Ask any beer nerd what the best state in the country is for craft beer and you will usually get some combination of California, Oregon and some votes for Vermont. For the most part I agree with that but, there is one state that is not mentioned enough in my opinion and that is Colorado.
Colorado is home to a slew of fantastic breweries including; Avery, Crooked Stave, Oscar Blues, New Belgium, Great Divide. Funkworks and Odell. The fact that all of these breweries are located either in or close to Denver makes me want to pack up my belongings and move to Colorado.
I have been lucky enough to try a large number of different beers from all of these breweries with one exception. For some reason, I have very few chances to try any of Odell’s offerings but, that is changing today as I received a bottle of Woodcut No. 8 to review. It is a big American-style barleywine that is part of there annual Cellar Series release. The beer is aged in virgin oak barrels and clocks in at a healthy 10.3 percent ABV.
As I anxiously twist of the cage and start pulling the cork I realize the cork is coming out on its own. It quickly shoots off with an unexpectedly loud pop that had me fearing of a gusher. Woodcut No. 8 stayed in the bottle so the fear of wasted beer and a stained carpet subside. As I fill the glass I am surprised by the lively carbonation. It pours like a pale ale with a nice inch of rocky head.Held up to the light the beer is a very inviting rich dark amber with no sign of haze.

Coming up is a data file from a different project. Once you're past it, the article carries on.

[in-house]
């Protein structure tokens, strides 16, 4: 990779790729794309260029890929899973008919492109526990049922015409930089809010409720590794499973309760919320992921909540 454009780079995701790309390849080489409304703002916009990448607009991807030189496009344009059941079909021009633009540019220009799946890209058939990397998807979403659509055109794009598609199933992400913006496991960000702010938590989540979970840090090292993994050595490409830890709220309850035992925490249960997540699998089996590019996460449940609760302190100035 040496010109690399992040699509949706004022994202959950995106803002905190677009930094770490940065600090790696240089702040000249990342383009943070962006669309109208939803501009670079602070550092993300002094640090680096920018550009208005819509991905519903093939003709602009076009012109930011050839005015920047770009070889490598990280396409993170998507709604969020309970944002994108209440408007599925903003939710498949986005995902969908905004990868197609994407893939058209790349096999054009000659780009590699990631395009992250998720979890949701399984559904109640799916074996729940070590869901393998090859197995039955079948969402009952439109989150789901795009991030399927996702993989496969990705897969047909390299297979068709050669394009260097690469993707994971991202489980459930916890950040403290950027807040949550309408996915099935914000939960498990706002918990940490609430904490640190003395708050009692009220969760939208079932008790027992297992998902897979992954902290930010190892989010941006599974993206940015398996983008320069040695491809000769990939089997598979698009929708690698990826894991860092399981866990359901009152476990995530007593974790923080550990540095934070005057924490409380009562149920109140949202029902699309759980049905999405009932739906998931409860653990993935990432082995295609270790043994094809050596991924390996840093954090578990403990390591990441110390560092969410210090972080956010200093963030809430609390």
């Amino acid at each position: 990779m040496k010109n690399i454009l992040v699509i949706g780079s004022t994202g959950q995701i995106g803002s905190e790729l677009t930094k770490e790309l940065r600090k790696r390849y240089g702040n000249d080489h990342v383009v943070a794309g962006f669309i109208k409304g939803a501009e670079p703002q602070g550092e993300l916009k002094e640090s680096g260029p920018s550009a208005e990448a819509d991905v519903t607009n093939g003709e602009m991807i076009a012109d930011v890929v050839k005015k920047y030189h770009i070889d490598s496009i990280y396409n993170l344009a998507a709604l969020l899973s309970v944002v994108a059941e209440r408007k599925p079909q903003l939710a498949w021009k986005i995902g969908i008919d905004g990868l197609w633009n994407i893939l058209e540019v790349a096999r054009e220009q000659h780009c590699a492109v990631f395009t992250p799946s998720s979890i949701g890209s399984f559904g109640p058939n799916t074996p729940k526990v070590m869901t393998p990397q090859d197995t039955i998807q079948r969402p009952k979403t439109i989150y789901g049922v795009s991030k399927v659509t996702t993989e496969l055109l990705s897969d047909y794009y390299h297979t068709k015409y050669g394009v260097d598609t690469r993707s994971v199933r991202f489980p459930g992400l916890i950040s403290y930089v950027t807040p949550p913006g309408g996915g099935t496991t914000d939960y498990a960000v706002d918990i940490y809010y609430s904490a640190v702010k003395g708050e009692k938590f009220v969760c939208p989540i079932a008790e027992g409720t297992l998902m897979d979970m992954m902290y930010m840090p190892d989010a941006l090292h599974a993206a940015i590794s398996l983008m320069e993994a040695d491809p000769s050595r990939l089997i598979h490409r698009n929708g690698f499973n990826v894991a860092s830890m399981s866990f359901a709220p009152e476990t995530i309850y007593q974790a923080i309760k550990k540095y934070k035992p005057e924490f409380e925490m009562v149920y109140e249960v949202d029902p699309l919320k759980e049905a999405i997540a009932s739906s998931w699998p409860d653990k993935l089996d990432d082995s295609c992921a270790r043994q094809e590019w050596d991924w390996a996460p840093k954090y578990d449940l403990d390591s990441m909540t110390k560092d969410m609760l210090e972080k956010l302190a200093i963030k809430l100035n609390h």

When I think of an American barleywine beers like Sierra Nevada’s Bigfoot and Stone’s Old Guardian come to mind, both of which have a huge malt profile, but an equally sizable hop presence that work together to slap you in the face. So going into this beer that is what I expected. Not the case with Woodcut No. 8. This beer smells more like a softer English-style barleywine with very minimal hop character. This beer has a pretty subtle nose. The first thing that I pick up is lots of oak and alcohol along with hints of caramel, raisons and coconut. It takes a bit of time with my nose buried in the glass to really pick up on the more subtle qualities of the beer.
The first sip continues the theme of bucking my expectations. Again, it is definitely not what I would normally peg as an American style barley wine. Minimal hops and a softer more delicate flavor profile than what I had pictured. It starts with a malty sweetness that is in no way cloying or over powering. Then I start to get hints of toffee, vanilla, brown sugar and prunes. The oak tannins are a big player throughout the sip and the 10.3% ABV is very noticeable. The finish starts out with a bit of sweetness and a decent alcohol burn but hints of brown sugar and oak linger for a while.